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Question Time's bunch of spuds



Question Time on the first day of a new Prime Minister. Do I expect pomp? Ceremony? Gravitas?

Scott Morrison during question time at Parliament House (Stefan Postles/Getty Images)Of course this is not day one of a new parliament — it's just another day in the life of this one. But I am making my first ever visit to the House of Representatives, and I'm not alone in expecting the afternoon to be something more than a Mad Monday. The ticket queues are long. 'Can't think why you've all come today,' one guide jokes.

I meet a woman visiting from Albury. 'My friends think I'm mad,' she says. 'But I had to see.' What? What are we hoping to find?

I take my green ticket entitling me to a seat above the LNP benches, and settle myself into the second row. I can see all the players except for three rows of the Coalition. No Tony Abbott in my eyeline; no Julie Bishop. I don't see her response when the new Prime Minister thanks her for her service. I can't see Abbott's reaction when Scott Morrison thanks Malcolm Turnbull for his.

Morrison does this as part of a cursory recap of the events that led to him being in the big chair. There's no vision laid out — he simply tells us the story we already know. I sense I'm not alone, up in the galleries, in wanting more.

Beside me sit a family — Mum and Dad with two teenage sons. I have to stop myself from staring at them. One of the boys has the most startling eyes — wide, curious and dark. He is twitchy, febrile, observant. His brother is guarded, his gaze downcast. They have a day off school, but I wonder whether this excursion is punishment or gift. Are they political beasts, this family? I get no sense of that. Like me, I suspect, they're drawn here because of the day, and a wish to understand ... something.

The House of Representatives is light and airy. It's hard to imagine secrets in this place. There is nowhere to hide. And yet the antics that play out for the next hour would be better hidden. The Labor Party repeat the catchcry of 'Muppets', over and over. The Liberals manage to work the CFMEU into every ministerial response. Morrison and his men (and they are all men who speak) insist, over and over, that they are 'getting on with business' because that is what 'the Australian people want'.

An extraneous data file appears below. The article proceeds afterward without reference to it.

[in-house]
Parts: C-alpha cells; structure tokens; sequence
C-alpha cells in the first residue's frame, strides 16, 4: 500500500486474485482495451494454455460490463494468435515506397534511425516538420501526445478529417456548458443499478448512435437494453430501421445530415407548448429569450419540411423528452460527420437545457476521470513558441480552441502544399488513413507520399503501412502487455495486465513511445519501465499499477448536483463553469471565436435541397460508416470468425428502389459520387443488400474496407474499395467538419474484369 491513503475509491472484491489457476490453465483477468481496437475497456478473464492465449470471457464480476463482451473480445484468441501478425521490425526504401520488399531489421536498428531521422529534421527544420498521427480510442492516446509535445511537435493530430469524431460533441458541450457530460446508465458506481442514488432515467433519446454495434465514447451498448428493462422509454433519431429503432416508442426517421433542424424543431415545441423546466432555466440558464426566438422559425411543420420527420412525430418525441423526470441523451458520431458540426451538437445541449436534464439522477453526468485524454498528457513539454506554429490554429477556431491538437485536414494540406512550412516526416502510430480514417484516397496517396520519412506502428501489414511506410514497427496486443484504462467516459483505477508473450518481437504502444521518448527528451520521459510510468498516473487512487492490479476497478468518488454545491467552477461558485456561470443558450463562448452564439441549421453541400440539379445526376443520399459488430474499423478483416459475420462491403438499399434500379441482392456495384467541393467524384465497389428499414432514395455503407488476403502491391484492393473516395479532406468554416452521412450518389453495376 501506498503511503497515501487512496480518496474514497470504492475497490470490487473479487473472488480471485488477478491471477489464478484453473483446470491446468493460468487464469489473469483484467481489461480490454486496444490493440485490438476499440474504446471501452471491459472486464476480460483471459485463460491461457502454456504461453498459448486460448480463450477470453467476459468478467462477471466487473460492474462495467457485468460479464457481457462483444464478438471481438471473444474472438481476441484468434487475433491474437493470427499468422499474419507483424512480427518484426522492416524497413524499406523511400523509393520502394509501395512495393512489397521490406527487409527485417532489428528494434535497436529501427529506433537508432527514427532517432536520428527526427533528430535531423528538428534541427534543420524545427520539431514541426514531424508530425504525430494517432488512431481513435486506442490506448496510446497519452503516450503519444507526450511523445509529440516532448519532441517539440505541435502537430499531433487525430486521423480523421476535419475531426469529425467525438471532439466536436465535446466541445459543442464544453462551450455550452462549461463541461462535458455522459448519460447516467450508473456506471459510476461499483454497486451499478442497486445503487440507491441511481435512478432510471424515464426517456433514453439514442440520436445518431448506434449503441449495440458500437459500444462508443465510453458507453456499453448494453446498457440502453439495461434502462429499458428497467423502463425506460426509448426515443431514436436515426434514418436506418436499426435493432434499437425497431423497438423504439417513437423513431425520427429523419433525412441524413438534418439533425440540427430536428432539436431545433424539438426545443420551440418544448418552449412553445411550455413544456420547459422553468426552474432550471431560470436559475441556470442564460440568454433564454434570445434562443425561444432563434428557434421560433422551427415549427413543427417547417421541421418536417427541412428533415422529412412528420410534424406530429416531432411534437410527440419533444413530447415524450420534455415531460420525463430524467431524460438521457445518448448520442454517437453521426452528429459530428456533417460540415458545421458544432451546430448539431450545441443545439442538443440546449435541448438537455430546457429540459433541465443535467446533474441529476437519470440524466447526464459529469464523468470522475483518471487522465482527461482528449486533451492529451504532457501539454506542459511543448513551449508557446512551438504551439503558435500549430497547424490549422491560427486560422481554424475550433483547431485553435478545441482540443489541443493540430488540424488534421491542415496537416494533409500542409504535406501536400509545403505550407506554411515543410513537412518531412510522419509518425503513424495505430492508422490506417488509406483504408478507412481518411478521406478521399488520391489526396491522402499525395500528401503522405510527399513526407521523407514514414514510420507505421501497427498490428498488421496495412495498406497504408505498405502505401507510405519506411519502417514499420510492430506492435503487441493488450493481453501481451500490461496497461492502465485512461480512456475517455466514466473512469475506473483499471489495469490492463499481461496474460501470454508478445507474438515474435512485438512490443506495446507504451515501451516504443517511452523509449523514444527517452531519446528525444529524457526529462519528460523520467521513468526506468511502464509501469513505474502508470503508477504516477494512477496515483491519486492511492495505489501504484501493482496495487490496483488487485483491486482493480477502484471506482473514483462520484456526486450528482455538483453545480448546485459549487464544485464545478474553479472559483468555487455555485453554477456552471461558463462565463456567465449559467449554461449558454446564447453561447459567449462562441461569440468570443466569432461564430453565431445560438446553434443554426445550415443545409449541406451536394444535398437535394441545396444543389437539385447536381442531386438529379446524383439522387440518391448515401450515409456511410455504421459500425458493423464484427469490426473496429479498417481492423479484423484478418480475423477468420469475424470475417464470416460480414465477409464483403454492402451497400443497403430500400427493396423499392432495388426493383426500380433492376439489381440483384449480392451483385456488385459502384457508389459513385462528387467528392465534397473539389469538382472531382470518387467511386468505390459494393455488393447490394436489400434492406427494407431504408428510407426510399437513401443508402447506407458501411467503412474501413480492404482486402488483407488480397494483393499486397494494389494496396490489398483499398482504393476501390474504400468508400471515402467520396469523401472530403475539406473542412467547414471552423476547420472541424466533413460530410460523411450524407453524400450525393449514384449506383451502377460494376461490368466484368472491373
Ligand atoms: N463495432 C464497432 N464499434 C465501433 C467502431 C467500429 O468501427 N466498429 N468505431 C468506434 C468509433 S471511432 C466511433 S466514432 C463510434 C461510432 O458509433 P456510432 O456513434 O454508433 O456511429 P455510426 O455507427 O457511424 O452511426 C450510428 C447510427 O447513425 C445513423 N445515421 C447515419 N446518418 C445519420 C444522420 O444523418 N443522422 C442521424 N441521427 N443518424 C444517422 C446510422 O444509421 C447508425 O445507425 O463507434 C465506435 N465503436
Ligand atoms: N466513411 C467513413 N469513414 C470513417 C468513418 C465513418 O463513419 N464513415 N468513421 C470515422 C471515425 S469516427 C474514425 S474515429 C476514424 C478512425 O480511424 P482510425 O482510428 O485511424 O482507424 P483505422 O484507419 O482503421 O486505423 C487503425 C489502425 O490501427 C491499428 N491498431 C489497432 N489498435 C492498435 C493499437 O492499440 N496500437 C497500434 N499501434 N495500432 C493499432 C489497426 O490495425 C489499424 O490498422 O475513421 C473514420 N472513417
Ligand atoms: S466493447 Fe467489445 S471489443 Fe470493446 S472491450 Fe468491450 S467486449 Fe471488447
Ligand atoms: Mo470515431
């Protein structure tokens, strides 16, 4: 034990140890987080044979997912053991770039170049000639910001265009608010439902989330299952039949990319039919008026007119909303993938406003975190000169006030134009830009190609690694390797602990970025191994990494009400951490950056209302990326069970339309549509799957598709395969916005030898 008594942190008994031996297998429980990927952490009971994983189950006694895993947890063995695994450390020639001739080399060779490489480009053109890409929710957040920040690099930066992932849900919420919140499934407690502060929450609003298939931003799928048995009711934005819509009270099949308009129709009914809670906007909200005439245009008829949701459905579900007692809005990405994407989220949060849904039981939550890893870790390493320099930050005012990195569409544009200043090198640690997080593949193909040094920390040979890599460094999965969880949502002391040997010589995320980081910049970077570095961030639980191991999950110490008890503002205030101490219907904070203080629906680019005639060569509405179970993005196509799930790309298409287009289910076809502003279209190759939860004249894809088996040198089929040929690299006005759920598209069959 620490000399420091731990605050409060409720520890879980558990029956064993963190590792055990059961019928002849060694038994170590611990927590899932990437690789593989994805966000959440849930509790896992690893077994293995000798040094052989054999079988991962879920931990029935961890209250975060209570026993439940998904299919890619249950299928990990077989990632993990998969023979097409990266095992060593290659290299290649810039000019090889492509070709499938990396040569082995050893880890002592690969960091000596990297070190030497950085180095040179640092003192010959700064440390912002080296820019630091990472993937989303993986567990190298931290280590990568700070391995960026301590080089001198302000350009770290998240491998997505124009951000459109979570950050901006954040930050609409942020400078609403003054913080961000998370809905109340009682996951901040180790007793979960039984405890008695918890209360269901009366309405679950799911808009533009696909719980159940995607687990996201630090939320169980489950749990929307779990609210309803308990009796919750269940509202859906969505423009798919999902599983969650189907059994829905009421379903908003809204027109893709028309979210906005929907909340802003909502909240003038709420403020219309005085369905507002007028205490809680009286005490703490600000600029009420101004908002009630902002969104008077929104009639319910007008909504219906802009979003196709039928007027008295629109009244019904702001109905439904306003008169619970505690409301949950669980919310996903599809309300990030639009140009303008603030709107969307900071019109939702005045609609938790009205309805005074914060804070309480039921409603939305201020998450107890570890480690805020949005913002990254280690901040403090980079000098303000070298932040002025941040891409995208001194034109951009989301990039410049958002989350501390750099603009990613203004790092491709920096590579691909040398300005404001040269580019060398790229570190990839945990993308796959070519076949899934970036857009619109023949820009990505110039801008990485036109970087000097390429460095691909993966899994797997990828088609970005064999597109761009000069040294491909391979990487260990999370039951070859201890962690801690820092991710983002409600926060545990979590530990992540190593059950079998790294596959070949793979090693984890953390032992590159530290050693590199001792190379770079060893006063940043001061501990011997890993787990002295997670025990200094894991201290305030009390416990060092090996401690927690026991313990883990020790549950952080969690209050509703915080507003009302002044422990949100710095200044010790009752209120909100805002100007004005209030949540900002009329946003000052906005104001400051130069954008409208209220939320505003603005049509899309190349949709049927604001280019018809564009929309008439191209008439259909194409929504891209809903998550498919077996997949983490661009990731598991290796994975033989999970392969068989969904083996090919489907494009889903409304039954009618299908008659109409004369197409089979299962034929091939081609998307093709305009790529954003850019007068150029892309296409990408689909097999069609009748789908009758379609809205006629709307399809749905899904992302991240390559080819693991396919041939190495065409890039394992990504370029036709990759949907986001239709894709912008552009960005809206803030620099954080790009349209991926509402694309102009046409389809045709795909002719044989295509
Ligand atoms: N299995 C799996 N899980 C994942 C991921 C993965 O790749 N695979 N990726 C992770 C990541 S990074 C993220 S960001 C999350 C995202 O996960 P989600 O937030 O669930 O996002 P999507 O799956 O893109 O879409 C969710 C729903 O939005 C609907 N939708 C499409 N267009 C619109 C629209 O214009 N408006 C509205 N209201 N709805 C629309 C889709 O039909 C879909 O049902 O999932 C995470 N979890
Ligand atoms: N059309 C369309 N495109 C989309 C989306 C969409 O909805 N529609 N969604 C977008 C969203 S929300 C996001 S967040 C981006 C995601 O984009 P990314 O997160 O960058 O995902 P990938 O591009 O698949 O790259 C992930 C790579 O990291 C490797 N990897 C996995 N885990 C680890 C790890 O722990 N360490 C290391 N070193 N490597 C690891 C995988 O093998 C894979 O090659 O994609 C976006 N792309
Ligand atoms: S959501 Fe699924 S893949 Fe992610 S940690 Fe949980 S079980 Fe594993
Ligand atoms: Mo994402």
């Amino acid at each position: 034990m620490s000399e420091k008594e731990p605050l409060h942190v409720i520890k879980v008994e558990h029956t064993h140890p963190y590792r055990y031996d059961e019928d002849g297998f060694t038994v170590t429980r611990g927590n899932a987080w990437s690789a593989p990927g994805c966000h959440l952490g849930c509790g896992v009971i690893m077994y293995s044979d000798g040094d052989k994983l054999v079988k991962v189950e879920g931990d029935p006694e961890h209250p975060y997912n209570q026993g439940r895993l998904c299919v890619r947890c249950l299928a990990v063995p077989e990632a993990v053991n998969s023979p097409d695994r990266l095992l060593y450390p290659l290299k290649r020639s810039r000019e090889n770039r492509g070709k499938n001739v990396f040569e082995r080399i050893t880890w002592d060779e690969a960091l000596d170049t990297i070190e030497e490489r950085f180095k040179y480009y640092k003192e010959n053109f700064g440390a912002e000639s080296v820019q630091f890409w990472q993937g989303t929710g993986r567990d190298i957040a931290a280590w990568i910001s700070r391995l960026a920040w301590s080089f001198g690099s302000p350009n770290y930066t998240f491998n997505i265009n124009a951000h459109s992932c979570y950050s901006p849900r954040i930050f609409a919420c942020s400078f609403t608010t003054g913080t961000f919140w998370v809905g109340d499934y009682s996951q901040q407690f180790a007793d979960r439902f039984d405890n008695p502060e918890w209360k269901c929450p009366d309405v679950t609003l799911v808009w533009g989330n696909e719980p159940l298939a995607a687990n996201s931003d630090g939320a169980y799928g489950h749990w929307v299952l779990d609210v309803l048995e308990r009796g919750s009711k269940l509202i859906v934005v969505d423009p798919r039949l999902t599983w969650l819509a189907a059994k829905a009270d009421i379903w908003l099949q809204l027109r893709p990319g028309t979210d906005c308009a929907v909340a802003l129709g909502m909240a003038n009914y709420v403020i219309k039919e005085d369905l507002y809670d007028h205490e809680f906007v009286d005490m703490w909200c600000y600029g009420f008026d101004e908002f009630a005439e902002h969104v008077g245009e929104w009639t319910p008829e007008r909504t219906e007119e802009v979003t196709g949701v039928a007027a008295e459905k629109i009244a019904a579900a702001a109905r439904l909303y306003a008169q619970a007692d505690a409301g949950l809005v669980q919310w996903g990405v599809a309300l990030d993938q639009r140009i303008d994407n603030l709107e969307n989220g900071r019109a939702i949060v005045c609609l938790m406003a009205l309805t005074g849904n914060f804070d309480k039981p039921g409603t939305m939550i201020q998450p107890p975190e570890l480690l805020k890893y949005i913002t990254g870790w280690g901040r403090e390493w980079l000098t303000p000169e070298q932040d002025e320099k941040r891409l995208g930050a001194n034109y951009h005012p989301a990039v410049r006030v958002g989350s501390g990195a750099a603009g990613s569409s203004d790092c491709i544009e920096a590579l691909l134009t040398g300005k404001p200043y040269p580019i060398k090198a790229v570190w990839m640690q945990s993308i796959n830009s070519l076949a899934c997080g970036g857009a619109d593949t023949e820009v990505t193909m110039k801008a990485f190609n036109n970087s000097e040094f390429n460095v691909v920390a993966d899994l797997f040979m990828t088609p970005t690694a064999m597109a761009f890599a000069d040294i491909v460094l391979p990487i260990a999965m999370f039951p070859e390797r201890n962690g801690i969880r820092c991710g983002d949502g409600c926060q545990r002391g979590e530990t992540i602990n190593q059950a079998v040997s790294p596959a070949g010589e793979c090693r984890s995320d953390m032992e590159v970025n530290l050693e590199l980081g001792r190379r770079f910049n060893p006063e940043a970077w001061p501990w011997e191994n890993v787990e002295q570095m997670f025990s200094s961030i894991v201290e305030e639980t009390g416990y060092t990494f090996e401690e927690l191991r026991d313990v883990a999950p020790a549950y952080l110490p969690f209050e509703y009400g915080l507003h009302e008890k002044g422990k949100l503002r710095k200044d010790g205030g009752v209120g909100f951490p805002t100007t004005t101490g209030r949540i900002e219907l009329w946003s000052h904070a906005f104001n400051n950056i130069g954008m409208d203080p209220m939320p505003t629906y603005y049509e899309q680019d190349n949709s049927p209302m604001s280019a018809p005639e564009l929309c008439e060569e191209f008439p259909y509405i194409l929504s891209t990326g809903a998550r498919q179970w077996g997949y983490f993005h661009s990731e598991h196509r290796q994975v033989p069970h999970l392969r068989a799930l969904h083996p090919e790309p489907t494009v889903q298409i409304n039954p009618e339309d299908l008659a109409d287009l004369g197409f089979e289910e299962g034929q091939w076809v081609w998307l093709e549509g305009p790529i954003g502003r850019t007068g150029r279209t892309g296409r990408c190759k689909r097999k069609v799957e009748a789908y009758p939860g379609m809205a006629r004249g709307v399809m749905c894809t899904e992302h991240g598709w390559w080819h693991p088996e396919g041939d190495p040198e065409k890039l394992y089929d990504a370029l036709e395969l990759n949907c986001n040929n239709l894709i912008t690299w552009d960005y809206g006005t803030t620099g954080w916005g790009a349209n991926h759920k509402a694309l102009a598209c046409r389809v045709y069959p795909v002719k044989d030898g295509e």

"I suppose it was naïve to hope for answers. They don't call it Question Time for nothing."


Which people? Not up here in the gallery. We want to understand ... something. When Bill Shorten asks 'Why?' of the sacking of Turnbull, I hear murmurings of agreement. The watchers in these balconies want explanations for this particular departure.

Coalition ministers continue to insist how well the government has done, how many jobs have been created, how all the figures demonstrate the excellent work of this team in its term — and yet they kicked out their captain. If the AFL premiers — and sadly that won't be my team this year — announced they were sacking their captain, everyone would ask why, and I'd wager there'd be some kind of answer.

Not today. We get more and more rhetoric, mocking, repetition and refrains, which only serve to bewilder the three elegant women seated behind me.

'Can't they hear themselves?' one whispers.

'Well, they don't hear us,' says her companion.

I'm grateful for Tony Smith's calm, ordered presence as Speaker, but eventually, I can't tolerate listening to the same songbook on repeat. I leave.

On the way out I whisper to the guard, a bloke who has clearly seen it all before. 'You're a hero, having to listen to that every day.'

'It's terrible,' he says. 'Sorry.' His tone suggests that he has hurt me.

In the café, the boys' mother stands in front of me in the queue. I ask her what her sons thought. She says they were interested for the first half hour, but after that they began to get restless.

'We try to teach them to listen, and speak to people respectfully,' she says. 'But ... '